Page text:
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Hands-on with 'Rift: Planes of Telara'

(Photo courtesy of Trion Worlds Press Relations)
(Photo courtesy of Trion Worlds Press Relations)

“World of Warcraft” is the epitome of an online video game. It has millions of dedicated players, meaning its revenue is arguably insurmountable by competitors. However, a new game is directly challenging Blizzard Entertainment’s giant.

Developed by Trion Worlds, Inc., “Rift: Planes of Telara” is an upcoming massively multiplayer online role-playing game (MMORPG) that is designed for experienced massively multiplayer online gamers and includes several unique evolutions to the online gaming scenario. With enough of a following behind “Rift,” it may pose a formidable threat to “World of Warcraft.”

In many ways, character creation in “Rift” is more analogous to a tabletop role-playing game than most other MMORPGs. “Rift” allows players to choose from four different base classes: Cleric, Mage, Rogue, and Warrior, each with seven unique talent specialization sub-classes.

By the time a player has acquired enough experience points to progress a character’s first eight levels, they have chosen three specialization sub-classes and are able to harmoniously play them all at once, creating a uniquely synergistic character.

After each level is achieved, the player is given two talent points to distribute as her or she feels fit between the multiple trees. However, once the character reaches level seven, only one point is given per odd level and two for every even level attained.

The story of “Rift” initiates with inter-dimensional time travel and planetary destruction. Two factions, the Guardians and the Defiant, are in dispute over how to save the world from an impending Armageddon by Telara’s supreme adversary, the death god Regulos.

For the seven hours I explored what “Rift” had to offer in its early adventure, I allied with the Defiant, playing a swift attacking Rogue with my sub-class talent specializations being Blade Dancer, Assassin and Rift Stalker.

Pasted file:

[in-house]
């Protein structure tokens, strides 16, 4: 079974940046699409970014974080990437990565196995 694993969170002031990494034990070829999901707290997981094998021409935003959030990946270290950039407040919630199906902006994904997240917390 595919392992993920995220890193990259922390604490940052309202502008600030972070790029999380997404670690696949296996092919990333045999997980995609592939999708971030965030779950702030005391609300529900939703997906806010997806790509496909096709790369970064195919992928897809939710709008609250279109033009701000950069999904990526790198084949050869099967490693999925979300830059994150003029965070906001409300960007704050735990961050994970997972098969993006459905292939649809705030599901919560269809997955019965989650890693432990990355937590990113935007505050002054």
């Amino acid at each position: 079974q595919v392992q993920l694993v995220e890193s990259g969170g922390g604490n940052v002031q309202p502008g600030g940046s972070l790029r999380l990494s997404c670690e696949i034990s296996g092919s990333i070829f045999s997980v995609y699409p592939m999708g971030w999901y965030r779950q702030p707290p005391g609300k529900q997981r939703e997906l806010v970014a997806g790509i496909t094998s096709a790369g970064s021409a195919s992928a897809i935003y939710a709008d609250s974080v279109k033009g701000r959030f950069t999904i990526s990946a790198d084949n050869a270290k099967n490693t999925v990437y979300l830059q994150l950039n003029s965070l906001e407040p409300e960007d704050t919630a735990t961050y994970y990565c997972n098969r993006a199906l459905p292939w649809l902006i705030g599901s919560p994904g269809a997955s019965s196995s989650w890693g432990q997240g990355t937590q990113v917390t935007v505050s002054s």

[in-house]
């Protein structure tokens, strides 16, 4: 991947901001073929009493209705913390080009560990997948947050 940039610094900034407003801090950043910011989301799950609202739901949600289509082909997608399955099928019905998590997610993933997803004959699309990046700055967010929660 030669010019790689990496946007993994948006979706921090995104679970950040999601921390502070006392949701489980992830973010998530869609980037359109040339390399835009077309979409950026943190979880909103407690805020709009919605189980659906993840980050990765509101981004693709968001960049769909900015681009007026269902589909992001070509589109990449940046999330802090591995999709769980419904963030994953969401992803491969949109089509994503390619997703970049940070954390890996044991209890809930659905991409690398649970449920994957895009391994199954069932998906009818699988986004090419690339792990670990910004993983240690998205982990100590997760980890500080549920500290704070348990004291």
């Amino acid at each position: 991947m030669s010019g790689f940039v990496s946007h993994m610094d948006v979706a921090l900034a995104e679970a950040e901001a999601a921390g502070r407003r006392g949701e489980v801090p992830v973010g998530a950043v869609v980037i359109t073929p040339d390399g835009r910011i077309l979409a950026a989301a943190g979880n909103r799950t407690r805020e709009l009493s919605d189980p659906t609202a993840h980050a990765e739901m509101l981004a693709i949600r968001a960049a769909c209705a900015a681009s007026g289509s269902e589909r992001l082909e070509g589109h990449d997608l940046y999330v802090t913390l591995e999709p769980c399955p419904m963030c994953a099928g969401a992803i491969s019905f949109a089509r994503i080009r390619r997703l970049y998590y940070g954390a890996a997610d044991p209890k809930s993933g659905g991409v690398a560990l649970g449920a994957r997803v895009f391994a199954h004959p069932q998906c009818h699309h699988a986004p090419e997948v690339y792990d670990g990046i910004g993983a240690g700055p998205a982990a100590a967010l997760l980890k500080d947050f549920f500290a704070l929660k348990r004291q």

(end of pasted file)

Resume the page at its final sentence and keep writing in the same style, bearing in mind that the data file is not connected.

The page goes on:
One of the first things I noticed about “Rift” is the simplistic user-interface configuration. The game’s user-interface is well created, showing health and energy bars, combination points and status ailments hovering directly above the player’s character and target.

This allows more focus on combat and situational awareness than watching health bars and status modifiers does. Furthermore, at the low levels in which I played, “Rift’s” built in user-interface gives enough customization to avoid third party add-ons.

After the game’s introduction to character control, quests, looting, and combat, I was teleported back in time through a machine that fissured in the time-space continuum with the purpose of defeating Regulos.

Soon after my physics-defying journey ended, I noticed “Rift’s” golden attraction — tears between dimensions known as planar rifts. When a rift is opened, hordes of elementally inspired creatures whose purpose is the obliteration of Telara are summoned.

The best and worst aspect of the rift portals is their unpredictability.  I had logged out for thirty minutes when everything was peaceful, fairly green and sunny. Once I logged back in, a death rift gate had been opened in the sky only yards away from where I stood; lighting strikes flashed across the sky and hordes of enemies attacked the friendly non-player-controlled characters immediately surrounding me. Caught off guard by the sudden change and overwhelming opposition, I ended up meeting a hasty demise.

Once dead I was given the options of “Soul Walk” and “Respawn.” “Soul Walking” allows a player to merge with a character’s body after 15 seconds has passed; however, during this time lapse, players are able to walk as a soul to wherever they would like, spawning at their current location once 15 seconds has passed. Choosing “Respawn” transports a player’s soul to a spirit healer. At this point the character must run to wherever his or her body is rotting to continue exploration.

A welcome change to many MMORPGs is that the soul receives durability damage upon death instead of instead of armor and weapons. This reduces combat effectiveness by 10 percent each demise, but a healer can repair the soul for a fee. Overall, the healer’s fee is vastly cheaper than repairing individual inventory items.

With “Rift,” Trion Worlds, Inc. has effectively created a fun and worthwhile alternative to “World of Warcraft” and the slowly improving “Final Fantasy XIV.” However, “Rift” may befuddle many novice MMORPG players with its over-zealous class customization, complicated move rotations and rampant situational awareness experiences.

“Rift: Planes of Telara” is scheduled to release on March 1, 2011.

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